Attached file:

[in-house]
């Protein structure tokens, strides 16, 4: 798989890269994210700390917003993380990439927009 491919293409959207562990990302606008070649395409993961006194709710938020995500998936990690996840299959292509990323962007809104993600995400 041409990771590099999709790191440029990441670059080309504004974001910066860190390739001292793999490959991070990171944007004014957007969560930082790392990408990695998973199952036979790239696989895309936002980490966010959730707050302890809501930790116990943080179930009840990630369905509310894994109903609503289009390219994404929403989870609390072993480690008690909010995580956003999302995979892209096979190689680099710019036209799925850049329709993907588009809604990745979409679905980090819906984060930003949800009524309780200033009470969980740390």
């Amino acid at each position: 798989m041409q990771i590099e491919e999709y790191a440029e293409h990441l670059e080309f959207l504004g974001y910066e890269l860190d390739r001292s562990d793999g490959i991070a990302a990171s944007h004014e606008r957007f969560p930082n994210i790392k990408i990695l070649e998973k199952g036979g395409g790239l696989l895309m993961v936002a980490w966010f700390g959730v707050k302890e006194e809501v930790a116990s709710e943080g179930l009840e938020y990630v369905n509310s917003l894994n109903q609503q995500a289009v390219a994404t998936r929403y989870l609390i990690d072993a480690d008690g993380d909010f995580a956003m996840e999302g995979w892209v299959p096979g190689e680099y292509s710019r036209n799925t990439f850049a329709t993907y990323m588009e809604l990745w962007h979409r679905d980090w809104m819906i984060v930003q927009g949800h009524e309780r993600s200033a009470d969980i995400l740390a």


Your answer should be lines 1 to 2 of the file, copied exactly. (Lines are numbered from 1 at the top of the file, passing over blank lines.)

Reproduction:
[in-house]
């Protein structure tokens, strides 16, 4: 798989890269994210700390917003993380990439927009 491919293409959207562990990302606008070649395409993961006194709710938020995500998936990690996840299959292509990323962007809104993600995400 041409990771590099999709790191440029990441670059080309504004974001910066860190390739001292793999490959991070990171944007004014957007969560930082790392990408990695998973199952036979790239696989895309936002980490966010959730707050302890809501930790116990943080179930009840990630369905509310894994109903609503289009390219994404929403989870609390072993480690008690909010995580956003999302995979892209096979190689680099710019036209799925850049329709993907588009809604990745979409679905980090819906984060930003949800009524309780200033009470969980740390």